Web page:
5. Aside from the people listed as contributors for the latest E4E white paper concerning evaluations, were there any outside organizations or people that contributed to the white paper in an uncredited manner?

Thank you in advance for answering these questions.
Ruben Brosbe said…

There's nothing objectionable about your comment, so you'll see I haven't "censored" it, however, please don't expect me to engage in a dialogue with you since you're unwilling to abide by any standard of respect or decorum that is vital to civil debate.
Pete Zucker said…
Respect or decorum in which way? Like holding a meeting and when the questions and the meeting aren't going my way I take my ball and go home?

Respect or decorum like leaving anonymous comments on my blog Ruben?

Please, Ruben, you seem to be obfuscating here to avoid answering the questions.

I have given you the opportunity to give your side, your words on my radio show which reaches thousands.

I assured you, promised you that I will treat you with 100% respect.

But in light of you not answering my questions, if someone else asked you these questions would you then answer them?
Anonymous said…
I read the same post that Pissed Off Teacher read and I agree with her.

1. "Most of my kids who failed, since the majority of ELL's, including several newcomers. While all the students in this group made significant progress most are reading at an early first grade level."

For grade level state tests, this is not good enough. They need to be reading at exactly grade level in order for them to pass the ELA. It doesn't make a difference on their reading progress in your classroom. It is all about their test score. According to e4e's mission statements, this is a typical example of teacher who should be discontinued and denied tenure from the school system.

2. In regards to the girl who has 'not grasped phonemic awareness", maybe instead of test-taking preparation skills, it would be in the students best interests to teach skills that they really need to get them on grade level.

3. The student's response, "I love school and learning and school is awesome and Mr. Brosbe is great." describes my commentary in your last post about student surveys very well. This student's response says nothing about your teaching ability and how you teach but just give very basic and general adjectives.

4."Juxtaposed against my failure to do more for the girl, it was heart wrenching."
According to E4E's mission goals, this is a typical teacher who should be fired. This teacher did not apply 'rigorous standards to teach their students well and pass the ELA test".

5.Advocating for the children of New York City by supporting education grassroot groups that want to see 'less testing and more teaching' would be a great way to start. Second, applying a more relevant curriculum that connects all areas of learning would also be sufficient.
Ruben Brosbe said…
Sweet Girl,

I think you mischaracterize E4E's and my principles (which are not necessarily 100% aligned). To say that value-added data should be one component of teacher evaluations is not to say that if 100% of a teacher's students do not pass then that teacher should be fired. When we oversimplify the conversation in this way, then we can't really get anywhere. There's a legitimate argument against the use of value-added data that can be made, and if I were to say that anyone against value-added data only wants to protect teachers and doesn't care about whether students learn, that would be equally dishonest and simplistic.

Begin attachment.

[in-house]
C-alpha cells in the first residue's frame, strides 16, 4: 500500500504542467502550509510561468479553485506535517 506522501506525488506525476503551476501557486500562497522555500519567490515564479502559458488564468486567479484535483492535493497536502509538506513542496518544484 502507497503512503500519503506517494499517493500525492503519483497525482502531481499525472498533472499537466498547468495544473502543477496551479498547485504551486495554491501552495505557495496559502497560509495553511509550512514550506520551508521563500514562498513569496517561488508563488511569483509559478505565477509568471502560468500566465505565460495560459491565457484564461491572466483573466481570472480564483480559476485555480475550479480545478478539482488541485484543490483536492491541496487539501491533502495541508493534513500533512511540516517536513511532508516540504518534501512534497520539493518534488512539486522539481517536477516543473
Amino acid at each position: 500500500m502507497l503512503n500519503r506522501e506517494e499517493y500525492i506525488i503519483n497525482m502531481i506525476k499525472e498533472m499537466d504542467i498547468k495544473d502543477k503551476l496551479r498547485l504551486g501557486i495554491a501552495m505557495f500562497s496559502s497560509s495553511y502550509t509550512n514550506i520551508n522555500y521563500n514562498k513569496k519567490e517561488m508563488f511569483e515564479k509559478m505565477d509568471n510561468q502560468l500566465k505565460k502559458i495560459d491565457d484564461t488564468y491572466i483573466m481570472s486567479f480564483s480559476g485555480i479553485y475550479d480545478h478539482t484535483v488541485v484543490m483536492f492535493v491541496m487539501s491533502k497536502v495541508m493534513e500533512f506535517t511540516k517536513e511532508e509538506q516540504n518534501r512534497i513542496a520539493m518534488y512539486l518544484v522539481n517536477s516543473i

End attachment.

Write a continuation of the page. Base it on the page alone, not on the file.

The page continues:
We're all teachers here, so we know that there are a lot of problems with the way standardized testing has affected our classrooms (more so in grade 3 I imagine than in your pre-k classroom). The deleterious effects of test prep on my classroom has been a running theme over the past 4 years. Still, I believe as a teacher I need to be held to a standard. That's part of increasing the professionalism of our job.

The question is then, is there a way to use these assessments more effectively and fairly to judge students, teachers and schools? I believe so, but I still believe that there's a need for an accountability system that holds teachers and schools responsible for the progress (progress, not performance) of their students. This does not mean as you've suggested, that I believe any teacher with students performing below grade level should get the axe. That's just not reasonable or realistic.

It's a complicated discussion obviously, and sometimes tricky to engage in coherently through blog comments, but when you paint opposing views with such a broad brush you run the risk of making such conversation impossible.
Anonymous said…
It is not so complicated at all. The bottom line is that city school education does not work under governance, top-down principles. Simple.
Ruben Brosbe said…
Ok, so what does that mean. City schools shouldn't be governed? Schools should be entirely teacher led? I'm unsure what you're proposing as an ideal model for city schools.
Pete Zucker said…
Ruben, what she meant is that mayoral control is a failure.
fallsrock said…
You assembled the portfolios while the students were in class? You should have been teaching. Lame.